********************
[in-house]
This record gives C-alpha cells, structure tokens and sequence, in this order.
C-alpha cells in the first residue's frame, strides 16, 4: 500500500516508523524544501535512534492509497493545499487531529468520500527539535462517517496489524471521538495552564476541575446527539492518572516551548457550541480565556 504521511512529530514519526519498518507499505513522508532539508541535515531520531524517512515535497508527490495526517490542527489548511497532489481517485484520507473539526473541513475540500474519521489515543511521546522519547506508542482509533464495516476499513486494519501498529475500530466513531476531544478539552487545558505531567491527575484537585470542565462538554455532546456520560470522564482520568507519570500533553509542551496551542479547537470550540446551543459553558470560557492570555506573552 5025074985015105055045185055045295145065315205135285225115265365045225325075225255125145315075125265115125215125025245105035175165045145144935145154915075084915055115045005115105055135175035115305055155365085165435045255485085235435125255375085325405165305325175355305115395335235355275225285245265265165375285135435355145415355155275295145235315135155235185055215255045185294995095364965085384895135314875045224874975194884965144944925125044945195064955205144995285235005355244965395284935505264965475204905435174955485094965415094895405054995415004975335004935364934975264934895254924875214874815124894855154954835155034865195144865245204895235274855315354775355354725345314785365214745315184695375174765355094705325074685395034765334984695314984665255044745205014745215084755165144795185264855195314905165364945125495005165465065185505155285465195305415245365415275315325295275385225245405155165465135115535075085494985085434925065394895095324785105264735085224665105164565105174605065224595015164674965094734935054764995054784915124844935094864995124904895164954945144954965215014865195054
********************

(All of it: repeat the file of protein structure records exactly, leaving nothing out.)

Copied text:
[in-house]
This record gives C-alpha cells, structure tokens and sequence, in this order.
C-alpha cells in the first residue's frame, strides 16, 4: 500500500516508523524544501535512534492509497493545499487531529468520500527539535462517517496489524471521538495552564476541575446527539492518572516551548457550541480565556 504521511512529530514519526519498518507499505513522508532539508541535515531520531524517512515535497508527490495526517490542527489548511497532489481517485484520507473539526473541513475540500474519521489515543511521546522519547506508542482509533464495516476499513486494519501498529475500530466513531476531544478539552487545558505531567491527575484537585470542565462538554455532546456520560470522564482520568507519570500533553509542551496551542479547537470550540446551543459553558470560557492570555506573552 5025074985015105055045185055045295145065315205135285225115265365045225325075225255125145315075125265115125215125025245105035175165045145144935145154915075084915055115045005115105055135175035115305055155365085165435045255485085235435125255375085325405165305325175355305115395335235355275225285245265265165375285135435355145415355155275295145235315135155235185055215255045185294995095364965085384895135314875045224874975194884965144944925125044945195064955205144995285235005355244965395284935505264965475204905435174955485094965415094895405054995415004975335004935364934975264934895254924875214874815124894855154954835155034865195144865245204895235274855315354775355354725345314785365214745315184695375174765355094705325074685395034765334984695314984665255044745205014745215084755165144795185264855195314905165364945125495005165465065185505155285465195305415245365415275315325295275385225245405155165465135115535075085494985085434925065394895095324785105264735085224665105164565105174605065224595015164674965094734935054764995054784915124844935094864995124904895164954945144954965215014865195054